Nanna explores painful love on their first EP.
Accidentally plunging into a scorching bath that at first looks friendly and familiar can end up feeling like brushing flesh against screaming streams of water, each drop breaking over skin. After listening to Leeds, UK lo-fi rock band Nanna’s Don't Touch Me EP, I began to feel similarly about former lovers. The EP is a reflection and a reminder that even things that seem comforting can be terribly painful. The two tracks together are enchanting and disarming, packing in sounds that dance around noise rock and escape into pop rhythms.
The first of the two, “Don’t Touch Me,” masks desire and dismay underneath noise and haunting vocals. It's simply set up, bringing in bass, guitar and vocal, but with relatable mixed ideas of self-control and yearning. In repetition, vocalist Rosie Ramsden belts out,“Don’t touch me, don't touch me there,” which becomes muddled in the additional details of dwelling on the lover’s past lack of consistency. It's impossible to disassociate the pain of the implied relationship from the lingering craving of physical touch no matter how potentially devastating. Amongst ooh’s and ahh’s, the lyrics devolve into, “You won't touch me anymore.” The command and control of telling the lover never to touch them walks between confidence and devotion. Not only has the complexity become about a lack of concrete wants, but it has wrapped itself in carnal rage. It's almost the build up to checking in on someone who wronged you or having platonic sleepovers just to hold on to someone who isn’t there anymore. The strength and guilt persist in the instrumentals, almost conjuring riot grrrl styles of romance: aware, pained, and yet intrigued. The song ends in a facetious chant like omen, one that alludes to a sexual conclusion, “I can feel it coming, I can feel it coming, coming / I can feel it coming, I can feel it coming, coming.” The chant fades into a tired whispers and a distant shout, instruments lingering behind the voices. Entering a relevant void.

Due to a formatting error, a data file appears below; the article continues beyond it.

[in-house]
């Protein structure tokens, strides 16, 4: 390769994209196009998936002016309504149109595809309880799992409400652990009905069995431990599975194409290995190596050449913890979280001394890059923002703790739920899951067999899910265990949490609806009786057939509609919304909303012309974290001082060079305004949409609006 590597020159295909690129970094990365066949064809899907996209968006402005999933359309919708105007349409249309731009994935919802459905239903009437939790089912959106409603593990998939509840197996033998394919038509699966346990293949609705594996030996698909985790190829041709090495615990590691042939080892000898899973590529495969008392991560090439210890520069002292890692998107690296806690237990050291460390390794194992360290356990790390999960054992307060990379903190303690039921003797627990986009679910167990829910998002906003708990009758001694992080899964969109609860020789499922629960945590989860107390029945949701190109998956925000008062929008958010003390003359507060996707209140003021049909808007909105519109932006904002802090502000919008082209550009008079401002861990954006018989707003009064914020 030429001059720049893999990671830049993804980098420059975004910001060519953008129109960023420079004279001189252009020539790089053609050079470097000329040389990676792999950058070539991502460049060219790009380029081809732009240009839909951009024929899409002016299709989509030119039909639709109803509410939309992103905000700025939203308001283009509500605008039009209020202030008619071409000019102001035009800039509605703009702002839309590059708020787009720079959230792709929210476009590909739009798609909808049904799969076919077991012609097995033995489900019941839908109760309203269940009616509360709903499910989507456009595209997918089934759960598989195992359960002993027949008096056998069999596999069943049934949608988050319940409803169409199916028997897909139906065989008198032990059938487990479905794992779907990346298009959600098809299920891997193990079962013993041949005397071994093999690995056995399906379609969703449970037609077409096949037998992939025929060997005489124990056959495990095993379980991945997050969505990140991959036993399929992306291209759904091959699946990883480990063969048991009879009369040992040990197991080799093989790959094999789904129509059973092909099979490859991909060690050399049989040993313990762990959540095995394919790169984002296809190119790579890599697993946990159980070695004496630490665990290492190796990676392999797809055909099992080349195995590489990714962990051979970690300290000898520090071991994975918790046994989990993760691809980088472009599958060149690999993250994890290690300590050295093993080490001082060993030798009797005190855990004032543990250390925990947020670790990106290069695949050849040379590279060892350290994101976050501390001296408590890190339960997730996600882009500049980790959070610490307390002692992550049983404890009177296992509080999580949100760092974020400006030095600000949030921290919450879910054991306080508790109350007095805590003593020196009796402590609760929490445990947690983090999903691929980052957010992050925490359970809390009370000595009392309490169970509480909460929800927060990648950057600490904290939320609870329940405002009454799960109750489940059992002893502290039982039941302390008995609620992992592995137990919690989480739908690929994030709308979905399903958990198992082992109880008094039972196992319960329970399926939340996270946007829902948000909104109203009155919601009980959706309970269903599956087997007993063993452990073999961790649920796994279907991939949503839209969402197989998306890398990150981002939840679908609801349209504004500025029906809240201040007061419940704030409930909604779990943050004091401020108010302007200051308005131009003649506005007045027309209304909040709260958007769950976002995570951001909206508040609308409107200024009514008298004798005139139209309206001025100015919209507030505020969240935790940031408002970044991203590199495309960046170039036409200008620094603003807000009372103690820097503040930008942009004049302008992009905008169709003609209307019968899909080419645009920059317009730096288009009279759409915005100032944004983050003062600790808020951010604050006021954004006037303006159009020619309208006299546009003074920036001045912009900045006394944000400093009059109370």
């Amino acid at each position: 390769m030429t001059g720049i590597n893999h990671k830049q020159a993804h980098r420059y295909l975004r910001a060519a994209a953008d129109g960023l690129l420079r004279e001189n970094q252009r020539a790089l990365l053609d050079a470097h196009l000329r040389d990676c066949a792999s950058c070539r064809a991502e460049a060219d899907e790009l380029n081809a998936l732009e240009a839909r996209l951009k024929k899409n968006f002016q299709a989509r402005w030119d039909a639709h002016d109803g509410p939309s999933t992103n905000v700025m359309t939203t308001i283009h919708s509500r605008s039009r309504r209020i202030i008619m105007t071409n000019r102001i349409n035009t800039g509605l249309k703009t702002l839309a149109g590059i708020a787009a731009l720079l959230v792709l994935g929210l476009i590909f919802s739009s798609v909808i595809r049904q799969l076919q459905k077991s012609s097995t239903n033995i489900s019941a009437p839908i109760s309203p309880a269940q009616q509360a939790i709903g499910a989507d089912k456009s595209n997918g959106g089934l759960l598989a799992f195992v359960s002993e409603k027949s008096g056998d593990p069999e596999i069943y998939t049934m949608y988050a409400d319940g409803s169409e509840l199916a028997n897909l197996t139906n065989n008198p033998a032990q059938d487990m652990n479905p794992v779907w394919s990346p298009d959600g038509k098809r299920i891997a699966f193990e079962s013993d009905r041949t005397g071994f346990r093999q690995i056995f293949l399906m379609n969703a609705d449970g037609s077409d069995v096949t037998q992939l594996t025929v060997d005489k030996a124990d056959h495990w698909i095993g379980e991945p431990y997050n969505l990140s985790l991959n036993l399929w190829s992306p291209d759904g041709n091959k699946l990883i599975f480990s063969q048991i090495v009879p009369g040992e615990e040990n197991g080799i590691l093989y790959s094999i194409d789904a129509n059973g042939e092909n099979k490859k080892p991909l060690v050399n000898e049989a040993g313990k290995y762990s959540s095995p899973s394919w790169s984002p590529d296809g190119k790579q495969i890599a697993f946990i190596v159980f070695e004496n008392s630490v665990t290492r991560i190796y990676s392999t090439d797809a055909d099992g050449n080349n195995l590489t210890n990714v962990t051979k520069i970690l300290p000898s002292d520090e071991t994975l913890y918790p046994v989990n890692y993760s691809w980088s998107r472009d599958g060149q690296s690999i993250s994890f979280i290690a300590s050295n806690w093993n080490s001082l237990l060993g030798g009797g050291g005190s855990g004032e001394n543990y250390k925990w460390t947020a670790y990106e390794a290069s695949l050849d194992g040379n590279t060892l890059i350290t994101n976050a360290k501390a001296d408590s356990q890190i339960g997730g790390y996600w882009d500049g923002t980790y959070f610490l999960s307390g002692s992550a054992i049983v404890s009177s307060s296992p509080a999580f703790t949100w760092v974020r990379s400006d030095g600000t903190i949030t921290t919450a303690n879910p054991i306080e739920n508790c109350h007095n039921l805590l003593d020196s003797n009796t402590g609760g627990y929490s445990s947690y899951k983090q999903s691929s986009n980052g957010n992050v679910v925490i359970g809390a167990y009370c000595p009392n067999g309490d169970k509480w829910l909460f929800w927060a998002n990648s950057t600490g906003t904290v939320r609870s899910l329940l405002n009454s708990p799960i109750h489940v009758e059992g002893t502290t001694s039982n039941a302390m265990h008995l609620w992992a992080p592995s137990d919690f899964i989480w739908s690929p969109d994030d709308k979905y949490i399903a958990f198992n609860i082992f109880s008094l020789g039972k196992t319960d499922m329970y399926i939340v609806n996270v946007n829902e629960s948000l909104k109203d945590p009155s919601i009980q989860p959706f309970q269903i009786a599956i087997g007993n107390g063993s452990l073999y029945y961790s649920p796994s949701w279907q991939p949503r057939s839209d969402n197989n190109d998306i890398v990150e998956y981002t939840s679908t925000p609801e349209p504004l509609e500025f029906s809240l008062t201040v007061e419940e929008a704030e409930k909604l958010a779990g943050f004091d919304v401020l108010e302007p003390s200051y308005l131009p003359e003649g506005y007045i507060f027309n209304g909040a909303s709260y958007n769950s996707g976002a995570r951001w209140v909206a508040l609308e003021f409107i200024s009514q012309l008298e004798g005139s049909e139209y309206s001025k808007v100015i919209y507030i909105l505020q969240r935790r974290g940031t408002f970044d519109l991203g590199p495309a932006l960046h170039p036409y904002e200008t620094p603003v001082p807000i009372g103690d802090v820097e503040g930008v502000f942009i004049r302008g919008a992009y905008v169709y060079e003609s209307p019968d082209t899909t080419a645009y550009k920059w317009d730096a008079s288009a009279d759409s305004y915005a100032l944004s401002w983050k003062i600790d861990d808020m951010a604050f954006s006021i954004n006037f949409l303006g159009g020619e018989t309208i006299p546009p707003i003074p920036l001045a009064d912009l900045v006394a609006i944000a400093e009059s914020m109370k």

The void. We carve and cut out spaces in notebooks and scraps of paper letting ink bleed into the pages like plump tears — writing journal entries, personal essays, side notes, lists, poems, songs. Songs like the Nanna’s “Void” that scream "I’m sorry, I love you, I’m scared, please help and sometimes please don’t touch me if it won’t be like before." However, nothing shouted into the void ever seems real; the implication is that the abyss, doubtful and apathetic, is a coping strategy shaped by removal. “In this void I never wanna see your face / In this void I never wanna know the places / That you teased me yeah, it pleased me no escape.” Even so, it is almost impossible to be complete devoid of someone, even if you undergo an Eternal Sunshine of the Spotless Mind kind of memory erasing procedure. Memories stick like red wine stains, they are tucked away somewhere. Nanna knows this, even in the void, the singers all attempt to hide the reality of hurt, physical imprints, and painful memories. This exploration is much more upbeat, instrumentally, as it introduces higher pitches and marching paced percussion. However, the voices and distortion lagging behind the rhymes add texture and tone, becoming a sound of distressed victory. Don't Touch Me is a short iteration of slipping into trying to leave bad lovers behind, physically and mentally. It can be a tiresome course to follow, but the EP combines both the lyrical confusion amidst an arrested instrumental. The band leaves much to be explored in a larger project, but Don't Touch Me works as an exploration and unpacking of a more specific instance.
Listen to Nanna on bandcamp.
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Brandi Fullwood is a self proclaimed Chopped Champion, music blogger and Millennial Youth with Potential™ She's a student at Middlebury College in the very brisk state of VT, where she studies Political Science and Film & Media Culture. Check out her #content on Twitter and Instagram.